This year’s NSW Cinema Pioneer of the Year recipient is not just one person, but in fact two recipients and the NSW Branch couldn’t be prouder to acknowledge their contribution to the Australian film industry.

Wayne Pashley and Libby Villa have worked with Australia’s greatest film producers and directors, and, with more than 35 years in the industry, they have accumulated over 150 credits between them. The calibre of their work in the field of sound post production has received the recognition of their peers, both here in Australia and internationally, with 47 award nominations and 32 wins.

Coincidentally, they both started their careers at the Australian Broadcasting Corporation back in the 1980’s, working on acclaimed mini-series of that time including Captain James Cook, The Boy in the Bush, Flight into Hell and Great Expectations. These shows were all shot on film and it was during this time they honed their skills, working as assistants, and learning industry techniques and lessons that would stand them in good stead for their long and illustrious careers.

In the late 1980s, they left the ABC and moved into the freelance world of feature film. Six years later, in 1993, they decided to start their own company.

A colleague remarked: “They were just setting up their company in the rooms downstairs from me and I remember thinking it was a bold move. We were all freelancers! I had never thought about doing a quote for a film nor did I think I could deliver the whole thing.”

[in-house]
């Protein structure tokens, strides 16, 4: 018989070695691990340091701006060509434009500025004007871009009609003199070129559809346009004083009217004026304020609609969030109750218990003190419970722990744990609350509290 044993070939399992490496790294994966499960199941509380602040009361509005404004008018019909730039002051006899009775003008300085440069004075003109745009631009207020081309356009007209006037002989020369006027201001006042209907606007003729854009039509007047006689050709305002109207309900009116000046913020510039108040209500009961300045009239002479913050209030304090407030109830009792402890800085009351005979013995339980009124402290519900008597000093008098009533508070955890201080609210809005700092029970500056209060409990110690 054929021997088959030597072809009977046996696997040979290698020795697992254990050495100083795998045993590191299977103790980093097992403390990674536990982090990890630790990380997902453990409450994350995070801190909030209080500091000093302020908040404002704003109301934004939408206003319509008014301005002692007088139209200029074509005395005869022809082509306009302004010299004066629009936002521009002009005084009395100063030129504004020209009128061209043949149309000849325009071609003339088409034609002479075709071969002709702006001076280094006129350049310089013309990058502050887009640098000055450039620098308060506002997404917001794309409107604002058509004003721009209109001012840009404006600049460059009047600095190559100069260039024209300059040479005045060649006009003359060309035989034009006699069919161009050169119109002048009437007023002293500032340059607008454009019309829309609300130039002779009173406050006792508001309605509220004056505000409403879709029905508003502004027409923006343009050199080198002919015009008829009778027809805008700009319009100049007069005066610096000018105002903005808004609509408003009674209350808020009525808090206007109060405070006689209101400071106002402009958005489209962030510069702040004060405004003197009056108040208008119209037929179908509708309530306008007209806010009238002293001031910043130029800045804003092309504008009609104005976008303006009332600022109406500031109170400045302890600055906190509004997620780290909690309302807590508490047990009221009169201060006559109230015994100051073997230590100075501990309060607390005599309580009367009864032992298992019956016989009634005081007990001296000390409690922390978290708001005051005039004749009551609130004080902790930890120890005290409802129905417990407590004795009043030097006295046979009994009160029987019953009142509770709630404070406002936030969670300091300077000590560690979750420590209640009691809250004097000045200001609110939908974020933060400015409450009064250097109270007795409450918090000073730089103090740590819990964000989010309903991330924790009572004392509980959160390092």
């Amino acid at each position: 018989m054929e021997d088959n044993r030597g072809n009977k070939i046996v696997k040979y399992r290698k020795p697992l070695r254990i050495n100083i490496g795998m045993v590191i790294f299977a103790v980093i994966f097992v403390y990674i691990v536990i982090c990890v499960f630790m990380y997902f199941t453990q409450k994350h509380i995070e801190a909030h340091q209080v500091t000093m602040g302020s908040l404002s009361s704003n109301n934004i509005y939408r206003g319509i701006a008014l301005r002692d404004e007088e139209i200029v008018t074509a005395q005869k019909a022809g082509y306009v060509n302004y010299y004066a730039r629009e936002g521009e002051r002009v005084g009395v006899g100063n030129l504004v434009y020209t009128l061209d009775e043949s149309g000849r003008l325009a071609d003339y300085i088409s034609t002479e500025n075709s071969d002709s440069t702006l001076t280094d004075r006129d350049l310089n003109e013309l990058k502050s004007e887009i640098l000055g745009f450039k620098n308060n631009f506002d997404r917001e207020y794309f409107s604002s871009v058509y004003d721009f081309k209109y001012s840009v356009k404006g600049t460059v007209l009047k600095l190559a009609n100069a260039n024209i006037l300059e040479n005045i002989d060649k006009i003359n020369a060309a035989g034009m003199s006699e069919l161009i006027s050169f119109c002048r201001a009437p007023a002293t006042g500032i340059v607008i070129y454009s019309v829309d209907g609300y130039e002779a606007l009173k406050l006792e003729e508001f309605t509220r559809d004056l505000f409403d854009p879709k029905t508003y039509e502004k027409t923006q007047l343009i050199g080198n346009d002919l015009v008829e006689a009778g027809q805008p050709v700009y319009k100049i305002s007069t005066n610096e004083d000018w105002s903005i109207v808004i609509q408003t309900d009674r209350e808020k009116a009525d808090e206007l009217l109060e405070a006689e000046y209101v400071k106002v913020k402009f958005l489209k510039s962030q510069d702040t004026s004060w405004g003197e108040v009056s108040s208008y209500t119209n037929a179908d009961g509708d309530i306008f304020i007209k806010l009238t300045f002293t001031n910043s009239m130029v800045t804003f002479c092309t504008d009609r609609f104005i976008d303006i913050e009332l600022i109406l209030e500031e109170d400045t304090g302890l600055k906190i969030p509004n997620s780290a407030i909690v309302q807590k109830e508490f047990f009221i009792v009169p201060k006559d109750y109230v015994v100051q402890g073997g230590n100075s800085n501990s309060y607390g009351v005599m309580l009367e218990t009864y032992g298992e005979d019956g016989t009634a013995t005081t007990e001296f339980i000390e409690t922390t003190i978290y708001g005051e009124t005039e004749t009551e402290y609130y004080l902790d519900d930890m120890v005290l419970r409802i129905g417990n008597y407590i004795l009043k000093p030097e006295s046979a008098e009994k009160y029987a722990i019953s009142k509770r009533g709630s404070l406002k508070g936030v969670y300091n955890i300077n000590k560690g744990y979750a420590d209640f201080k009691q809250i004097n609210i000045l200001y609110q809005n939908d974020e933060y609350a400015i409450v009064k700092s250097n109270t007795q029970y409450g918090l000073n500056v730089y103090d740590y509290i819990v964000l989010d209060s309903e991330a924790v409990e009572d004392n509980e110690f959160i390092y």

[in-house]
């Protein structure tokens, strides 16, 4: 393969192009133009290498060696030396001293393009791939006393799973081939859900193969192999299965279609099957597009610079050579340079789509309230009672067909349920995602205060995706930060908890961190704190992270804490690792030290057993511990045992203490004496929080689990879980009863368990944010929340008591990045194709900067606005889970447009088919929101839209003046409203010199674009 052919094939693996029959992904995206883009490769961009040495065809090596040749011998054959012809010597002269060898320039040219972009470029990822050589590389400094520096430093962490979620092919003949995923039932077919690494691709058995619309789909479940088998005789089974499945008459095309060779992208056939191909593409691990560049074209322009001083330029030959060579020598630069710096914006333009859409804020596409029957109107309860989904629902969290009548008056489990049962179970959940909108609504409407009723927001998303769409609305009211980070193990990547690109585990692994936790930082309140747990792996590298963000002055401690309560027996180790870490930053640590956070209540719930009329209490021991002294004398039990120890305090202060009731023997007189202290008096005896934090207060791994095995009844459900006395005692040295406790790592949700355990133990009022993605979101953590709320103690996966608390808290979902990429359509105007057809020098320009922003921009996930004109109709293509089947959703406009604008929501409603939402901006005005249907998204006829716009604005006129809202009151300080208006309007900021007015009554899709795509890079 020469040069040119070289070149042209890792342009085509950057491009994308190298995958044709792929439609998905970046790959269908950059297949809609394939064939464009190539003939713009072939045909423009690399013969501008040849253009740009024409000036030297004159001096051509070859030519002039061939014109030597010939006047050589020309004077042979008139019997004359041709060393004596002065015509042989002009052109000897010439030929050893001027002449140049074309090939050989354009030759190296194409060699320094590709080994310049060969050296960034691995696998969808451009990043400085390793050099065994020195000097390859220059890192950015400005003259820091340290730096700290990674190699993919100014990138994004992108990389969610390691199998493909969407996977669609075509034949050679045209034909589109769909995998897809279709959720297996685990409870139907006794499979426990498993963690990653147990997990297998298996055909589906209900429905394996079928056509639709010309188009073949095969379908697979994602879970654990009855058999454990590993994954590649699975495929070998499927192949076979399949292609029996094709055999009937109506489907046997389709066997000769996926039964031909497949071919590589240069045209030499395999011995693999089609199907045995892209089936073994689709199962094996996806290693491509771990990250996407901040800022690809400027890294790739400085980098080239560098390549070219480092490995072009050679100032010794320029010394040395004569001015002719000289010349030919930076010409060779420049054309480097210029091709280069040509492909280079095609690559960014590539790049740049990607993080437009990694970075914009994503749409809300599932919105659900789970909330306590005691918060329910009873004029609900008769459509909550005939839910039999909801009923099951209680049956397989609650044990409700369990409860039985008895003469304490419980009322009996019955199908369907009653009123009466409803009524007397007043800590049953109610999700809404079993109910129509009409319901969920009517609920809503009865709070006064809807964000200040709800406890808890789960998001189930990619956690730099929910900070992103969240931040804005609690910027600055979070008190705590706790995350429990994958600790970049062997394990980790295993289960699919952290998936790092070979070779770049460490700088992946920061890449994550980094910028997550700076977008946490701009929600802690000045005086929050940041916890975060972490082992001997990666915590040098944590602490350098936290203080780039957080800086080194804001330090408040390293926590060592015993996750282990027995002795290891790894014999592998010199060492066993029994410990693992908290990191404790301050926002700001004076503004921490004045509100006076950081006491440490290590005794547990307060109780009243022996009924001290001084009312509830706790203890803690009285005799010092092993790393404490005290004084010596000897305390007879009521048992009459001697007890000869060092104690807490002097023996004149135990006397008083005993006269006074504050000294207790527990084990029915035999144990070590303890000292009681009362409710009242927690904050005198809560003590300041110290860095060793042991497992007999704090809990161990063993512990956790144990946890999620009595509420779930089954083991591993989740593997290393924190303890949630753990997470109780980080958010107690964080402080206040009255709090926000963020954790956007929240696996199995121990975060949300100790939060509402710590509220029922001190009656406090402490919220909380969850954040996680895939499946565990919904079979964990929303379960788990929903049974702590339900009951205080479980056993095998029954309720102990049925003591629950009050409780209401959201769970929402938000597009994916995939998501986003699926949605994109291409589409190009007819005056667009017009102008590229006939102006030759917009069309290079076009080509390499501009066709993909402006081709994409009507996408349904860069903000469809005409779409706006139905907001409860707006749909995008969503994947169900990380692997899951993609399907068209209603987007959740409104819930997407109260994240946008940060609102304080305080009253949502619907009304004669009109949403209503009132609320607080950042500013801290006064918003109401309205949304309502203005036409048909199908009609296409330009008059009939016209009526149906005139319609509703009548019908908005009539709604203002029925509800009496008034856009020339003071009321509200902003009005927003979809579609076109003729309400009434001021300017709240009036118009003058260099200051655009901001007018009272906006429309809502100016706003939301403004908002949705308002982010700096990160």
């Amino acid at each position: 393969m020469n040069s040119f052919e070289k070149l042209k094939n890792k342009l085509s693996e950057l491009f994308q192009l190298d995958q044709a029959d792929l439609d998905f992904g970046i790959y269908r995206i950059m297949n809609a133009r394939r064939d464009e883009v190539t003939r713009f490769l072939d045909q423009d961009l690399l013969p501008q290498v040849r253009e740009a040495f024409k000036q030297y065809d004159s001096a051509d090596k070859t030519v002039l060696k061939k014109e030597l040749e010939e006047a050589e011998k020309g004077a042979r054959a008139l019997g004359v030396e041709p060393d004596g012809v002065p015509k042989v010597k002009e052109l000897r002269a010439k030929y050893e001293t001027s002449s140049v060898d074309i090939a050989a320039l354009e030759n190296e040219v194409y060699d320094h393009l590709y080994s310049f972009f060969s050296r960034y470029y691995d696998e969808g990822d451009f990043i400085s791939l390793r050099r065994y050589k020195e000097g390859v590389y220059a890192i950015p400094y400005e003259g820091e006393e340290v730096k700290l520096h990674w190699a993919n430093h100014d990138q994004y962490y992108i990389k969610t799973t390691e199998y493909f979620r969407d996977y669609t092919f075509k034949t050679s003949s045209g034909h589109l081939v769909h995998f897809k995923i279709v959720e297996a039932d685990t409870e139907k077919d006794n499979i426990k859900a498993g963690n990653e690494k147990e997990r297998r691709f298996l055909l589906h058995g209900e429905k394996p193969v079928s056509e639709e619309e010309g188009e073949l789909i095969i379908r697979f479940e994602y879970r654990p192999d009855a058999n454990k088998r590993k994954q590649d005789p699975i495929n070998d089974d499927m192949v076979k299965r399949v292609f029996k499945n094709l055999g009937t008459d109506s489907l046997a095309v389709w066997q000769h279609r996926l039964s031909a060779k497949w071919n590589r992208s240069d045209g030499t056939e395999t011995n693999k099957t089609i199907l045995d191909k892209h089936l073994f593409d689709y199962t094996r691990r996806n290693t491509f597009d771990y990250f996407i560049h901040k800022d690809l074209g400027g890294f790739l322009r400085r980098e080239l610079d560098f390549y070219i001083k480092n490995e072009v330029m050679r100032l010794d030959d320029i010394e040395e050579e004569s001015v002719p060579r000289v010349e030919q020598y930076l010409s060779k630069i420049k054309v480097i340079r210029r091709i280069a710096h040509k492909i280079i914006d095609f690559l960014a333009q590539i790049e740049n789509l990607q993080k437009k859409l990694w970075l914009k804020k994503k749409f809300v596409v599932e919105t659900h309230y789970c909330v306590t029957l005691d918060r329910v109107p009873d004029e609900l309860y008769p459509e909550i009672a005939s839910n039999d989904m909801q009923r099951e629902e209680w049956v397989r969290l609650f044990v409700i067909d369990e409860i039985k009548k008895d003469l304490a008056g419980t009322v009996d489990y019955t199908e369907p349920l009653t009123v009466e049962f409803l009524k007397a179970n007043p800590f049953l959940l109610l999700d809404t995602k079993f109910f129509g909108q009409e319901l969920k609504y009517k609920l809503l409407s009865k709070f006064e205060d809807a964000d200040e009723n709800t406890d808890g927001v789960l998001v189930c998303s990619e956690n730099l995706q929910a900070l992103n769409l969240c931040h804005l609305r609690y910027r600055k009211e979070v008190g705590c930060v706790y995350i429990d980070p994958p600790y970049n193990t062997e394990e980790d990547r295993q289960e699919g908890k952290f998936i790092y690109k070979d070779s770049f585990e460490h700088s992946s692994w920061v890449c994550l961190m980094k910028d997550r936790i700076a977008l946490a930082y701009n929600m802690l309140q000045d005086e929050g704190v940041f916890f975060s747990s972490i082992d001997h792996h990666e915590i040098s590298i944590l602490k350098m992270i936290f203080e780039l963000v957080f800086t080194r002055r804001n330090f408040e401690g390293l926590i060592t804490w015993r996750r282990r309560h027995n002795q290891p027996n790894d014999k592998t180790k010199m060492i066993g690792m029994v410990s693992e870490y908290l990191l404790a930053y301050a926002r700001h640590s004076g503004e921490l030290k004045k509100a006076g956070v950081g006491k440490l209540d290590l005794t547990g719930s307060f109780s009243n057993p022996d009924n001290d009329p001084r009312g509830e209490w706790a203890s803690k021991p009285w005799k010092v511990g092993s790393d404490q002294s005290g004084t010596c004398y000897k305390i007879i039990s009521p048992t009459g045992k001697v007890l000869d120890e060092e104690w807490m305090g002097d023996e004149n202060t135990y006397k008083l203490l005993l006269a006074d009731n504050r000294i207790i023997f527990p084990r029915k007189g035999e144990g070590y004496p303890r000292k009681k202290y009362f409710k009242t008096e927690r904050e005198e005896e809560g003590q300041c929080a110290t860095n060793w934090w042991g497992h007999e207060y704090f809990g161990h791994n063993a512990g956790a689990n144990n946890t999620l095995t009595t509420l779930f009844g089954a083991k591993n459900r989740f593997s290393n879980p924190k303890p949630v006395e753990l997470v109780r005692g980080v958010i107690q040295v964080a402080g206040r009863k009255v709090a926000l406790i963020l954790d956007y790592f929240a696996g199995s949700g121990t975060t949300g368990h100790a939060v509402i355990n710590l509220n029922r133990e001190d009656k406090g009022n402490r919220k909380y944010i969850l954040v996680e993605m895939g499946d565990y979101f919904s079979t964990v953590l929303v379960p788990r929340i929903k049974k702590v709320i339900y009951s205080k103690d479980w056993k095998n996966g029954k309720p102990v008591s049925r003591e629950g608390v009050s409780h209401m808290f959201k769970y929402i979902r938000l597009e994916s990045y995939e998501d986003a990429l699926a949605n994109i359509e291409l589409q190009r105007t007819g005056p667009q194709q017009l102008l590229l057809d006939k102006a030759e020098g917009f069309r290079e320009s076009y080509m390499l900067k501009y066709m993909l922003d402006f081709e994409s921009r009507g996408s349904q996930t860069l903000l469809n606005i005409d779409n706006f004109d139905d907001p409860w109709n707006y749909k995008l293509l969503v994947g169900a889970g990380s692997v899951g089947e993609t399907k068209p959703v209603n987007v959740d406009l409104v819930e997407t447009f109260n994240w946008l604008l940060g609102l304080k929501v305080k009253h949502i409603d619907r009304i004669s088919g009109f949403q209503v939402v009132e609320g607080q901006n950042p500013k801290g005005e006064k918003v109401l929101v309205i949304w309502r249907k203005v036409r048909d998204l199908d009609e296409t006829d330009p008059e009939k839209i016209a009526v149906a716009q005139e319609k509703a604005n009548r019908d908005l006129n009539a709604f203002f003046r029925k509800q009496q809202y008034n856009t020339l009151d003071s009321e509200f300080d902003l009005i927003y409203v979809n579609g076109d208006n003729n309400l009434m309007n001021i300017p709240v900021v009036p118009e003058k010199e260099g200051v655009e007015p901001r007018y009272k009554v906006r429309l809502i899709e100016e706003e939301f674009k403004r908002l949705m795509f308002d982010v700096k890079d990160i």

From the company’s very beginning, our recipients saw that change was coming to the industry and quickly adapted by purchasing some of the earliest (and very expensive) digital equipment available. Those early years were a tricky balance, especially getting different types and eras of technology to talk to one another. This generation of equipment soon created a mantra of “back it up or weep” and there were many tears shed when hiccups occurred. But our recipients were at the leading edge of the digital transformation and things were moving quickly.

From renting rooms, to renting premises, our recipients moved and expanded three times until they eventually bought their own premises and permanently set up shop. Here they could create the environment in which they worked, control the comfort and technical aspects of that environment, expand and contract as projects dictated, whilst managing the ever-increasing expectations of Australian and international clients.

A colleague remarked: “Their overall understanding of the process is second to none. They both have a unique skill set because they’ve done every job in the chain many times over and, between the two of them, they form a comprehensive and complete knowledge bank.”

And whilst our recipients are highly regarded for their exceptional work, it is their infectious enthusiasm, their passion and creativity, their commitment and dedication, that sees them win the loyalty of crews and clients alike.

They have proudly worked on Peter Weir’s Green Card and Fearless, Jane Campion’s The Piano and Holy Smoke, George Miller’s Babe, Babe 2, Happy Feet and Happy Feet 2, Gillian Armstrong’s Oscar & Lucinda and Charlotte Gray, Bill Bennett’s Kiss or Kill, In a Savage Land and Facing Fear, Baz Luhrmann’s Strictly Ballroom, Australia, The Great Gatsby and Elvis, which has received an AACTA nomination for Best Sound in 2022.

And their proudest moment came in 2016, when Mad Max: Fury Road won the Oscar for Best sound. Congratulations to Wayne and Libby!